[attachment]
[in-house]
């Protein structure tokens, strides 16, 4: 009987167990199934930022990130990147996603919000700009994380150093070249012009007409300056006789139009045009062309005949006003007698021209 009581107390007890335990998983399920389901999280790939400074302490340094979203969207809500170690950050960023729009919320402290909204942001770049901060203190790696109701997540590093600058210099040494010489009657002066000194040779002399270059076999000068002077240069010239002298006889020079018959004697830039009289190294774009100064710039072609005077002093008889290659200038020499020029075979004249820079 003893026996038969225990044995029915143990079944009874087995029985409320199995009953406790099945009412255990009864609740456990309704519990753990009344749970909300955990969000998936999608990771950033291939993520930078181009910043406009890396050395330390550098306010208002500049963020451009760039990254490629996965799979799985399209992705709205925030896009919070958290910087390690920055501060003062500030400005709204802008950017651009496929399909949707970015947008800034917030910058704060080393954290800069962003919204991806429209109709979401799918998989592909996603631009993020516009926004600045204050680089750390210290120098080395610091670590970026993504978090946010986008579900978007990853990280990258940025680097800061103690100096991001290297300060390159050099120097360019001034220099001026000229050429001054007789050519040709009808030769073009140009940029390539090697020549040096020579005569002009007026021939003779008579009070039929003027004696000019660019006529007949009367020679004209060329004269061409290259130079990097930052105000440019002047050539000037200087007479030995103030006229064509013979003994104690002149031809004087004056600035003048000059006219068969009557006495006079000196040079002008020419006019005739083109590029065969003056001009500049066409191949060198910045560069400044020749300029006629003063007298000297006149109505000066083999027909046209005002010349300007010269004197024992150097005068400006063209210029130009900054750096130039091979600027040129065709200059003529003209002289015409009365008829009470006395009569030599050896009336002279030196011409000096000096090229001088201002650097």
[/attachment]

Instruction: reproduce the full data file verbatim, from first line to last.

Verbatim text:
[in-house]
């Protein structure tokens, strides 16, 4: 009987167990199934930022990130990147996603919000700009994380150093070249012009007409300056006789139009045009062309005949006003007698021209 009581107390007890335990998983399920389901999280790939400074302490340094979203969207809500170690950050960023729009919320402290909204942001770049901060203190790696109701997540590093600058210099040494010489009657002066000194040779002399270059076999000068002077240069010239002298006889020079018959004697830039009289190294774009100064710039072609005077002093008889290659200038020499020029075979004249820079 003893026996038969225990044995029915143990079944009874087995029985409320199995009953406790099945009412255990009864609740456990309704519990753990009344749970909300955990969000998936999608990771950033291939993520930078181009910043406009890396050395330390550098306010208002500049963020451009760039990254490629996965799979799985399209992705709205925030896009919070958290910087390690920055501060003062500030400005709204802008950017651009496929399909949707970015947008800034917030910058704060080393954290800069962003919204991806429209109709979401799918998989592909996603631009993020516009926004600045204050680089750390210290120098080395610091670590970026993504978090946010986008579900978007990853990280990258940025680097800061103690100096991001290297300060390159050099120097360019001034220099001026000229050429001054007789050519040709009808030769073009140009940029390539090697020549040096020579005569002009007026021939003779008579009070039929003027004696000019660019006529007949009367020679004209060329004269061409290259130079990097930052105000440019002047050539000037200087007479030995103030006229064509013979003994104690002149031809004087004056600035003048000059006219068969009557006495006079000196040079002008020419006019005739083109590029065969003056001009500049066409191949060198910045560069400044020749300029006629003063007298000297006149109505000066083999027909046209005002010349300007010269004197024992150097005068400006063209210029130009900054750096130039091979600027040129065709200059003529003209002289015409009365008829009470006395009569030599050896009336002279030196011409000096000096090229001088201002650097």